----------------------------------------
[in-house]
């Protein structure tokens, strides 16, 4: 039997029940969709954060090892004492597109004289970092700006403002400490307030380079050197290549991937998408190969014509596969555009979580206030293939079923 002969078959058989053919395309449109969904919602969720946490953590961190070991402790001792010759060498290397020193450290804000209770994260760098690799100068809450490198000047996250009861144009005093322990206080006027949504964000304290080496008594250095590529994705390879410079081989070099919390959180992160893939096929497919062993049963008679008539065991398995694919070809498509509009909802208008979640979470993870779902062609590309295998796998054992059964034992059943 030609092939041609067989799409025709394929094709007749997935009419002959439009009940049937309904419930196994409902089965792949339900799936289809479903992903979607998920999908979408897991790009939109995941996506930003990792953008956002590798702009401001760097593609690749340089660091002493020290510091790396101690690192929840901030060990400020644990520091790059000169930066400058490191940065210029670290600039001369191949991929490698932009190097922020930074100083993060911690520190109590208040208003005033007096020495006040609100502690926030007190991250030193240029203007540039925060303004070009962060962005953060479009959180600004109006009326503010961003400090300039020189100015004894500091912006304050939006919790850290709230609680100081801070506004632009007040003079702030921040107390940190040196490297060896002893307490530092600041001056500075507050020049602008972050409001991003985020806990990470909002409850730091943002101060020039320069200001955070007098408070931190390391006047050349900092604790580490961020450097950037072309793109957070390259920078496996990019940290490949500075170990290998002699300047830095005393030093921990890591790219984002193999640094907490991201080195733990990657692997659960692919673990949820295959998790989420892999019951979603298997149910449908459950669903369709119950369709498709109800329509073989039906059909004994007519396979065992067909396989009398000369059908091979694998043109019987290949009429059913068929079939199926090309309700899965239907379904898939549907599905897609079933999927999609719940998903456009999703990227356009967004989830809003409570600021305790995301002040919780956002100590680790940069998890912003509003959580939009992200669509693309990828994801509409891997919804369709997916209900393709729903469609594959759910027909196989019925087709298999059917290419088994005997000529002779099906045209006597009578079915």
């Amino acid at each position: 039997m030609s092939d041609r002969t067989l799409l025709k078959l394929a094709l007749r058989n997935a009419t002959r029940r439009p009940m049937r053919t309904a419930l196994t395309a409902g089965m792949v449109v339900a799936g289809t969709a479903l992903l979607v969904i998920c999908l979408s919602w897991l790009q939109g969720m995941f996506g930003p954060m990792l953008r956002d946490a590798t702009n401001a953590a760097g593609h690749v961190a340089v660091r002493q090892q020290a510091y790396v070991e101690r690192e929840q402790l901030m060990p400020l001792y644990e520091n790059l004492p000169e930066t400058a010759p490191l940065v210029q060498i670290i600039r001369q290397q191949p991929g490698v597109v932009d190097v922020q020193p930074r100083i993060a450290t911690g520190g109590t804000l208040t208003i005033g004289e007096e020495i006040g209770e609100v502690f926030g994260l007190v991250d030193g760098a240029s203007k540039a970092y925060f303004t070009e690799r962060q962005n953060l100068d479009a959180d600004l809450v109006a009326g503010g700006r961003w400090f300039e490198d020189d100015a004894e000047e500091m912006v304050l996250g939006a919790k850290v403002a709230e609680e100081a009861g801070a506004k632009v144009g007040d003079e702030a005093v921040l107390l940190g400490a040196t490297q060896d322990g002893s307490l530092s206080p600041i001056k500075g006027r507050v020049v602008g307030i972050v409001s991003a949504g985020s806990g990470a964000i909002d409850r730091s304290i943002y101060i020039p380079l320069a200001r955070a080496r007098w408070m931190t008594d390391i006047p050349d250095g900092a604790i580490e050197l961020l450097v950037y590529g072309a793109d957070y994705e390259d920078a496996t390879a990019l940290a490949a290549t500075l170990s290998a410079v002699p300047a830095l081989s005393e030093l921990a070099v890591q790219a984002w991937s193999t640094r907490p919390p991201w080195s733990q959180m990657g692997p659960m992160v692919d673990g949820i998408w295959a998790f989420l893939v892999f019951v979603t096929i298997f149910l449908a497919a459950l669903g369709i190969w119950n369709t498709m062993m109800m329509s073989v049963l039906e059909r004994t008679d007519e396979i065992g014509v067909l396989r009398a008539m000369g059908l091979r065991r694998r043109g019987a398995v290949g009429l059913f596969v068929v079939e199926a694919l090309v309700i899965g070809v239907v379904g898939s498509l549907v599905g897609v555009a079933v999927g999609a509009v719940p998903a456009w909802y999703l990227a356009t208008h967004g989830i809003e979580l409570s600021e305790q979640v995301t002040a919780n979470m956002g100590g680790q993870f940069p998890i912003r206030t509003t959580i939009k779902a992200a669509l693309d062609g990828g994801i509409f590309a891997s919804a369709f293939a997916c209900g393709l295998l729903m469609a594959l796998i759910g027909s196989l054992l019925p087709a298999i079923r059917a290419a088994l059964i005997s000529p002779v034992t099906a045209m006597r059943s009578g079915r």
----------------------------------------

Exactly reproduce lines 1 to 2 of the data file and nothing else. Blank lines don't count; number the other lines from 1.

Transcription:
[in-house]
């Protein structure tokens, strides 16, 4: 039997029940969709954060090892004492597109004289970092700006403002400490307030380079050197290549991937998408190969014509596969555009979580206030293939079923 002969078959058989053919395309449109969904919602969720946490953590961190070991402790001792010759060498290397020193450290804000209770994260760098690799100068809450490198000047996250009861144009005093322990206080006027949504964000304290080496008594250095590529994705390879410079081989070099919390959180992160893939096929497919062993049963008679008539065991398995694919070809498509509009909802208008979640979470993870779902062609590309295998796998054992059964034992059943 030609092939041609067989799409025709394929094709007749997935009419002959439009009940049937309904419930196994409902089965792949339900799936289809479903992903979607998920999908979408897991790009939109995941996506930003990792953008956002590798702009401001760097593609690749340089660091002493020290510091790396101690690192929840901030060990400020644990520091790059000169930066400058490191940065210029670290600039001369191949991929490698932009190097922020930074100083993060911690520190109590208040208003005033007096020495006040609100502690926030007190991250030193240029203007540039925060303004070009962060962005953060479009959180600004109006009326503010961003400090300039020189100015004894500091912006304050939006919790850290709230609680100081801070506004632009007040003079702030921040107390940190040196490297060896002893307490530092600041001056500075507050020049602008972050409001991003985020806990990470909002409850730091943002101060020039320069200001955070007098408070931190390391006047050349900092604790580490961020450097950037072309793109957070390259920078496996990019940290490949500075170990290998002699300047830095005393030093921990890591790219984002193999640094907490991201080195733990990657692997659960692919673990949820295959998790989420892999019951979603298997149910449908459950669903369709119950369709498709109800329509073989039906059909004994007519396979065992067909396989009398000369059908091979694998043109019987290949009429059913068929079939199926090309309700899965239907379904898939549907599905897609079933999927999609719940998903456009999703990227356009967004989830809003409570600021305790995301002040919780956002100590680790940069998890912003509003959580939009992200669509693309990828994801509409891997919804369709997916209900393709729903469609594959759910027909196989019925087709298999059917290419088994005997000529002779099906045209006597009578079915």